Wednesday, February 13, 2013

Isn't it funny what arcade games get away with?

Although in my area arcades and arcade games have been gone for many years, I do have quite a few fond memories playing them. I would go to cafes with my parents, and as I waited for the food I'd play games like Virtua Cop, or when I'd go to the movies I'd be playing Marvel vs Capcom as I waited for it to start. Sure it's been a lot of years since then, but they are some fond memories from my childhood, and I can still remember playing them even today. Still, looking back on it now, it's kind of funny what arcade games were able to get away with back then!

Ok now I know in some larger cities there are some arcades that are still opened, and there are even quite a few theme parks that have them as well, still I'm talking about when arcade games were EVERYWHERE! Stores, cafes, movie theaters, malls, etc. These arcade games were open to the general public, anyone could play them, and everyone around could easily hear what was going on or being said. Sure, we all know that there are quite a few violent arcade games out there (such as Mortal Kombat), but today I'm actually not going to be talking about that; instead I'm going to be talking about a little game called "Crazy Taxi."

Crazy Taxi is an arcade game released by SEGA back in 1999, and later on in 2000 for the SEGA DreamCast. In Crazy Taxi it is your job to pick up customers, drive them across the city as fast as possible, while racking up as much cash as possible by doing tricks, and get them to their destination before time runs out. Depending on how fast you get them there, the more cash you get, and the more cash you get the better your ranking is at the end of your run. It's a pretty fun game that I'd recommend checking out if you haven't (especially since now it is on just about every major console released since the DreamCast), but I still find it funny that they allowed it in stores. Now sure, Crazy Taxi is in fact rated T for some mild language (for example one guy will say "you're one hell of a driver"), but there's one thing which would have pushed it past a T rating by today's standards.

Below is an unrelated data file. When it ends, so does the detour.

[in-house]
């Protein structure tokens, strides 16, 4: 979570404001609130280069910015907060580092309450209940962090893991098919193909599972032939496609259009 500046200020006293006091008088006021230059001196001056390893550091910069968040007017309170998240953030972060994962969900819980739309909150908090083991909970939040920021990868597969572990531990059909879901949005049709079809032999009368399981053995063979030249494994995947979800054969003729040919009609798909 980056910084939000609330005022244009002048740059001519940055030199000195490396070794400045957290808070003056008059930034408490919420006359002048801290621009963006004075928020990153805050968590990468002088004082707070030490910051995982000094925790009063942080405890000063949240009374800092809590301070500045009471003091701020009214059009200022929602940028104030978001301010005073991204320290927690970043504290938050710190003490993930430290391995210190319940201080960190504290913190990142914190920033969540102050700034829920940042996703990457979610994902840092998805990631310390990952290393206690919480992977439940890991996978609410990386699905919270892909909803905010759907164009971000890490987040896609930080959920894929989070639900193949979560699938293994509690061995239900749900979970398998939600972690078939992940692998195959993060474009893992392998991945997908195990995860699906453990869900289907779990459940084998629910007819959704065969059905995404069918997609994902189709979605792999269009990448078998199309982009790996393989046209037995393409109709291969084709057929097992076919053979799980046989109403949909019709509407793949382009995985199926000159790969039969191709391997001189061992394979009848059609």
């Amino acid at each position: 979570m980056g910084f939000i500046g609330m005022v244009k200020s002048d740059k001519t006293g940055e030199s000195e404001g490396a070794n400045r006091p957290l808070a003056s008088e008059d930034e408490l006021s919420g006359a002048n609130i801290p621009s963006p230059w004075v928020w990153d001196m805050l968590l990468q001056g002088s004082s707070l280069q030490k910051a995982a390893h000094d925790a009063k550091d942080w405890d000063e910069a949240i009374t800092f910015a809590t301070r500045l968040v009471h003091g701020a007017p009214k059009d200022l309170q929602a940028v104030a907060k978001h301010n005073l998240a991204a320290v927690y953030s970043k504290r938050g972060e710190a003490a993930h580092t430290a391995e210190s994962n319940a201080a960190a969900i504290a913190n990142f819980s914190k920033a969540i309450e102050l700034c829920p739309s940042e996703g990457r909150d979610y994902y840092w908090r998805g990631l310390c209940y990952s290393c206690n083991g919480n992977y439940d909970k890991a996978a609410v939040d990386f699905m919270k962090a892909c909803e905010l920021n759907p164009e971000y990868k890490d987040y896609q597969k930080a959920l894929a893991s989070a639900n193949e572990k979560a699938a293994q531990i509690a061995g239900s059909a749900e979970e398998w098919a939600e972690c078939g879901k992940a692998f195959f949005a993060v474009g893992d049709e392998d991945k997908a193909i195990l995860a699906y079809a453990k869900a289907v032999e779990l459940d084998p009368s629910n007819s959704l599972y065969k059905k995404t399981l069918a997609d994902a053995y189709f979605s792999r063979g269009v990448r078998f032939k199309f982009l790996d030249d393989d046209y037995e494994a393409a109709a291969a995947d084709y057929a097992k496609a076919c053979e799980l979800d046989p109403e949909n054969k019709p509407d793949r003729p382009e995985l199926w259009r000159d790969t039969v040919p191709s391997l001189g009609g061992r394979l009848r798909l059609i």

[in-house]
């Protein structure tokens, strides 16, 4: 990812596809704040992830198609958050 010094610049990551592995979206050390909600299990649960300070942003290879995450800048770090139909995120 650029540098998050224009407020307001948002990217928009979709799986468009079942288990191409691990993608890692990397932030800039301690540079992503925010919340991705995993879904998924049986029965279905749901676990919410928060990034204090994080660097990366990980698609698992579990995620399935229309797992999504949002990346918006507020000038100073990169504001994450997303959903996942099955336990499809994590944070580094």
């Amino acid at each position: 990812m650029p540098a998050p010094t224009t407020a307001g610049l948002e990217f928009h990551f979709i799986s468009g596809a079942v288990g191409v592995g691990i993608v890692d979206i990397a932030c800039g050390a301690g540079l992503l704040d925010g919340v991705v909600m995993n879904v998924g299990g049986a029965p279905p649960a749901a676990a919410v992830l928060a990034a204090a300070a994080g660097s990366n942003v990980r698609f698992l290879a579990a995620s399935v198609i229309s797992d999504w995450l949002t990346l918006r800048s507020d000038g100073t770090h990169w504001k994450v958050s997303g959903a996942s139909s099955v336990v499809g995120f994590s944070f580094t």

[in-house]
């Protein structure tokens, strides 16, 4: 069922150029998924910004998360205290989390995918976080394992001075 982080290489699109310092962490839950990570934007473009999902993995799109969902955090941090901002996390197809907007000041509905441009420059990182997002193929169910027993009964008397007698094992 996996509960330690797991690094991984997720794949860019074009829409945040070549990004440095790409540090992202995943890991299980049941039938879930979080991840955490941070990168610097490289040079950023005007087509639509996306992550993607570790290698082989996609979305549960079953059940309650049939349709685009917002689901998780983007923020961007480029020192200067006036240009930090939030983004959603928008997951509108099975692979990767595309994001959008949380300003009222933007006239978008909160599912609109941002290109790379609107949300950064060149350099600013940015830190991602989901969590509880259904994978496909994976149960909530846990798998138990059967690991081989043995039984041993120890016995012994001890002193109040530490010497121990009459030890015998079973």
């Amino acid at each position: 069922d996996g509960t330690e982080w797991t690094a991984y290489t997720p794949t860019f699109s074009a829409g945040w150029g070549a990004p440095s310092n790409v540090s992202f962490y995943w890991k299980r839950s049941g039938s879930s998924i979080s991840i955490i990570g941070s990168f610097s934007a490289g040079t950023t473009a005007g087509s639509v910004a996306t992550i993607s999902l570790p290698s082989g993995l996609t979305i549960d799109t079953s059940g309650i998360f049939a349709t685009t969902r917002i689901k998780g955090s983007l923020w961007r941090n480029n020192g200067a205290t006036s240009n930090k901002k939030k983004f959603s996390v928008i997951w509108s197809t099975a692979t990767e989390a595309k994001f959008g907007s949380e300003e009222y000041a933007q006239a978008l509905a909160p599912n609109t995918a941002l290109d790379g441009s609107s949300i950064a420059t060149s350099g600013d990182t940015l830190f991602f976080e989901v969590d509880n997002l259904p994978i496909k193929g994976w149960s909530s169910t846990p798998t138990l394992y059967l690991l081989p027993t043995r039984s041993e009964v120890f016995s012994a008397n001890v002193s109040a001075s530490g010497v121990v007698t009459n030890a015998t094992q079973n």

One of the things Crazy Taxi is most known for is its soundtrack. The music in Crazy Taxi are songs from both Offspring and Bad Religion, and all of the songs selected for it just match the game perfectly. When All I Want starts to play, and you're flying through the air and jumping over cars; it just feels right. Still, there's one small thing about Crazy Taxi's song choices that a lot of people have seemed to overlook. Although it isn't always the first song you hear when you start up the game, Crazy Taxi also features the song called "Way Down the Line," and if you've ever heard this song yourself, I'm sure you know what I'm getting at here.

The song is basically about how messed up people are, and how they pass it down to their kids. While the song on its own is pretty sad (and disturbing since a lot of it is true), it also has some very strong language. Not too far into the song the "F Bomb" can actually be heard, and that's something that just really catches me off guard! This game used to be in my local Wal Mart right by the doors when you first walked in, and one of the first things you would hear when entering the store was actually the F Bomb. I'm really not sure why Wal Mart never noticed this, or if they even cared, but it's just something I've always found to be funny. On top of that, the DreamCast, Nintendo GameCube, Playstation 2, and PC versions of the game all remained at a T rating and they all left the song in tact!

Now today Crazy Taxi can be downloaded from Steam, PSN, or XBLA, but none of them are actually the original game. You see, in 2007 SEGA released "Crazy Taxi: Fare Wars" on the Playstation Portable, and it featured quite a few changes. The brand names were removed from the game, they redid the voice acting, and they also replaced the original music due to legal issues as well. Although the download version of Crazy Taxi is a lot like the original, it keeps the changes made by the PSP game, but without the other new additions the PSP game brought to the table (such as the ability to knock people out of cars).

So anyway, what do you guys think? Do you find it funny that Crazy Taxi was open to the general public despite the fact that you could hear the F Bomb? Or do you think it's really not that big of a deal? Please feel free to leave your comments below!